6 moms found this helpful


answers from Dallas on

Rent a house for a year. There are larger expenses to buying you didn't mention; I have to assume you're not grasping the entire picture.

6 moms found this helpful


answers from Kansas City on

absolutely not.

one more year, anywhere - IS temporary.

one year is nothing.

there is NO way i'd move twice within 13 months if i could help it. waste of money and energy and time. your kids will be fine for another year. (in fact i'd say they'll probably be better off with the familiarity of staying put - moving stresses kids out, why put them through that if you don't absolutely have to?)

have some patience, get your ducks in a row, and do it right, so you DON'T have to keep moving.

we could all benefit from a little delayed gratification.

5 moms found this helpful


answers from Pittsburgh on

Probably not.
Renting is probably your best bet for a year.


5 moms found this helpful


answers from Chicago on

They say you need to live in a house for 5-7 years to recover costs.

5 moms found this helpful


answers from Dallas on

I agree with all the others, do not buy a house if you are only going to be in it for a year (unless you plan on using it as a rental but that's a whole different story). Closing costs are thousands of dollars both ways. And unless you are in a market where houses are selling fast, that is taking a huge gamble on how long you would be trying to sell. Do you have enough money for a minimum of 5% downpayment plus a few extra thousand in closing costs? Keep in mind when you resale, a realtor's fees will be about 5-6% of your selling price so if you sell your house for 150,000 then you have to pay the realtor $7500, unless you put down a sizeable downpayment you won't have that kind of equity in your house. You would come to the closing table owing money...never a good place to be in.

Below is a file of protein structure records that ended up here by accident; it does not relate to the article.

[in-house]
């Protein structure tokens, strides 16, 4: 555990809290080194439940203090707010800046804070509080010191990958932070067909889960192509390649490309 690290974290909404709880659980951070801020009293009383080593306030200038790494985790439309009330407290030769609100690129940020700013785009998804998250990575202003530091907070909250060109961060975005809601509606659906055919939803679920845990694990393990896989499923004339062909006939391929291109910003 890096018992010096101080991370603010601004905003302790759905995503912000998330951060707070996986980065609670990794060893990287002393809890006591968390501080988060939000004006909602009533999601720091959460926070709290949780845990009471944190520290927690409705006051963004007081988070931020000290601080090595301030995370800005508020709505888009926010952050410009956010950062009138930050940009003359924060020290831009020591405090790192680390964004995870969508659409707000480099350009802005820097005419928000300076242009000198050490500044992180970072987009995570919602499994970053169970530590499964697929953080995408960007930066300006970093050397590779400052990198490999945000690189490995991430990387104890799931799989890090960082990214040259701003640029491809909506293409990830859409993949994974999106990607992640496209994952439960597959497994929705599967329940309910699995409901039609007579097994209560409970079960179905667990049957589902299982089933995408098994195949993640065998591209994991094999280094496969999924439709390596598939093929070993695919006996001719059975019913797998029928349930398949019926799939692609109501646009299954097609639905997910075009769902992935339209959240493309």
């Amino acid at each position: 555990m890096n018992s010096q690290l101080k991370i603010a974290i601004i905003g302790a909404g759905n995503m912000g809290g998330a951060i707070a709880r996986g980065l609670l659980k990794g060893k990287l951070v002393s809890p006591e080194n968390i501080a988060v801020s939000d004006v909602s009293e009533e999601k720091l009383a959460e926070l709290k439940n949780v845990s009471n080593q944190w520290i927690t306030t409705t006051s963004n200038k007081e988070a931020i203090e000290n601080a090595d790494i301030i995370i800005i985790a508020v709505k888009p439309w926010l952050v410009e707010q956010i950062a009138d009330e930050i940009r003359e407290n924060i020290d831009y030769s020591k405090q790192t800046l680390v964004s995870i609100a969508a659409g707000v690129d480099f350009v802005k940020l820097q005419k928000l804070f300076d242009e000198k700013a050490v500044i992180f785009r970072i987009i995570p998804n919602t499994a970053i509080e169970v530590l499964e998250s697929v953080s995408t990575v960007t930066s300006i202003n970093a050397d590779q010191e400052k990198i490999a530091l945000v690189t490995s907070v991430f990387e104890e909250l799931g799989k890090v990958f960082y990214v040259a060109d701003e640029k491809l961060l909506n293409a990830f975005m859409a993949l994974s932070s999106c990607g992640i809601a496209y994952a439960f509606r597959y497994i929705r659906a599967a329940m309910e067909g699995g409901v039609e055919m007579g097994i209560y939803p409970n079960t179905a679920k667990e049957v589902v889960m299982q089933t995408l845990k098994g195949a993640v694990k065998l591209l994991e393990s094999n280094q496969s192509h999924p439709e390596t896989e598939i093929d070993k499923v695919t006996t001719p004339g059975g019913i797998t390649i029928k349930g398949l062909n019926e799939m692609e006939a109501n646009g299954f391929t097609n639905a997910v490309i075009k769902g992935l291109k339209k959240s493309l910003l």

So, unless you are swimming in liquid cash or just a glutton for punishment, renting is your very best option.

4 moms found this helpful


answers from Seattle on

If you don't keep a house for 2 years... You pay through the nose, tap a vein, AND have to give up your first born male child ... With killer cap gains & other taxes.

Now... Keeping a house for 2 years?

That's what millions of military folk (including my parents, and then myself) did and do.

As long as the market isn't bubbling (market bubbles once every 10 years). Rent during bubbles. Buy during the rest of the decade.

4 moms found this helpful


answers from Los Angeles on

Don't know what it's like in TX, but here in CA you have to own your home 2 years before selling it or you pay massive capital gains taxes. Not only that, unless you are paying cash for your house upfront with no mortgage, you are mostly paying interest on the loan during the first years PLUS closing and loan costs, etc. that can be thousands of dollars. That's why most experts recommend staying in a house at least 4 or 5 years before selling again. If I were you, I would rent a house for a year until you know what your future holds.